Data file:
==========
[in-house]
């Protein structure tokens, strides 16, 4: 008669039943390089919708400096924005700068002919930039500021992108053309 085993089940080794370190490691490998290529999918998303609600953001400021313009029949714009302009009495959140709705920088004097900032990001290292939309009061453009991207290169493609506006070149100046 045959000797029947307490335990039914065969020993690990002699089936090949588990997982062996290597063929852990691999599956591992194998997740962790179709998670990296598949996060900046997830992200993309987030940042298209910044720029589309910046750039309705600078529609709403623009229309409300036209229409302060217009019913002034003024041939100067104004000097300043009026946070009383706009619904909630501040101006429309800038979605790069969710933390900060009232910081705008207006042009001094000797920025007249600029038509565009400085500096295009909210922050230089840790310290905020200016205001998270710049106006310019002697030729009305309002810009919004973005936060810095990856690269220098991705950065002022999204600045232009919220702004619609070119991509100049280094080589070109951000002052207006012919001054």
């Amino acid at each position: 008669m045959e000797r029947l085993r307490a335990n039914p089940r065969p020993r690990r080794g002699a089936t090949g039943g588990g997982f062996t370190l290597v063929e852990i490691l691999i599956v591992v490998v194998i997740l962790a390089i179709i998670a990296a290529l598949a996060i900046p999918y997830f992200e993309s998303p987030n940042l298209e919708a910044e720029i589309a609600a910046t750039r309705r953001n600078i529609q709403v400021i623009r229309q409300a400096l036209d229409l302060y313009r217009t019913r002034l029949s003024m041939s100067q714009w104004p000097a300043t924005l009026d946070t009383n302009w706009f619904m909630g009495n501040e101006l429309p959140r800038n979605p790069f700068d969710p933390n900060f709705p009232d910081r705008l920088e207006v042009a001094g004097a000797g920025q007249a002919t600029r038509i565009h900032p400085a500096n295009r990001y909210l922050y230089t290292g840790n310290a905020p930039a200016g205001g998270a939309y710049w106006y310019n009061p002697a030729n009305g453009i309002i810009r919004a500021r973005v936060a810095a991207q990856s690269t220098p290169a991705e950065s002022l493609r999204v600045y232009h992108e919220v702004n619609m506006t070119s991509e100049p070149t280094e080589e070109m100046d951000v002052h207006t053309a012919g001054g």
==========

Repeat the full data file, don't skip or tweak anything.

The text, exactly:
[in-house]
């Protein structure tokens, strides 16, 4: 008669039943390089919708400096924005700068002919930039500021992108053309 085993089940080794370190490691490998290529999918998303609600953001400021313009029949714009302009009495959140709705920088004097900032990001290292939309009061453009991207290169493609506006070149100046 045959000797029947307490335990039914065969020993690990002699089936090949588990997982062996290597063929852990691999599956591992194998997740962790179709998670990296598949996060900046997830992200993309987030940042298209910044720029589309910046750039309705600078529609709403623009229309409300036209229409302060217009019913002034003024041939100067104004000097300043009026946070009383706009619904909630501040101006429309800038979605790069969710933390900060009232910081705008207006042009001094000797920025007249600029038509565009400085500096295009909210922050230089840790310290905020200016205001998270710049106006310019002697030729009305309002810009919004973005936060810095990856690269220098991705950065002022999204600045232009919220702004619609070119991509100049280094080589070109951000002052207006012919001054």
């Amino acid at each position: 008669m045959e000797r029947l085993r307490a335990n039914p089940r065969p020993r690990r080794g002699a089936t090949g039943g588990g997982f062996t370190l290597v063929e852990i490691l691999i599956v591992v490998v194998i997740l962790a390089i179709i998670a990296a290529l598949a996060i900046p999918y997830f992200e993309s998303p987030n940042l298209e919708a910044e720029i589309a609600a910046t750039r309705r953001n600078i529609q709403v400021i623009r229309q409300a400096l036209d229409l302060y313009r217009t019913r002034l029949s003024m041939s100067q714009w104004p000097a300043t924005l009026d946070t009383n302009w706009f619904m909630g009495n501040e101006l429309p959140r800038n979605p790069f700068d969710p933390n900060f709705p009232d910081r705008l920088e207006v042009a001094g004097a000797g920025q007249a002919t600029r038509i565009h900032p400085a500096n295009r990001y909210l922050y230089t290292g840790n310290a905020p930039a200016g205001g998270a939309y710049w106006y310019n009061p002697a030729n009305g453009i309002i810009r919004a500021r973005v936060a810095a991207q990856s690269t220098p290169a991705e950065s002022l493609r999204v600045y232009h992108e919220v702004n619609m506006t070119s991509e100049p070149t280094e080589e070109m100046d951000v002052h207006t053309a012919g001054g």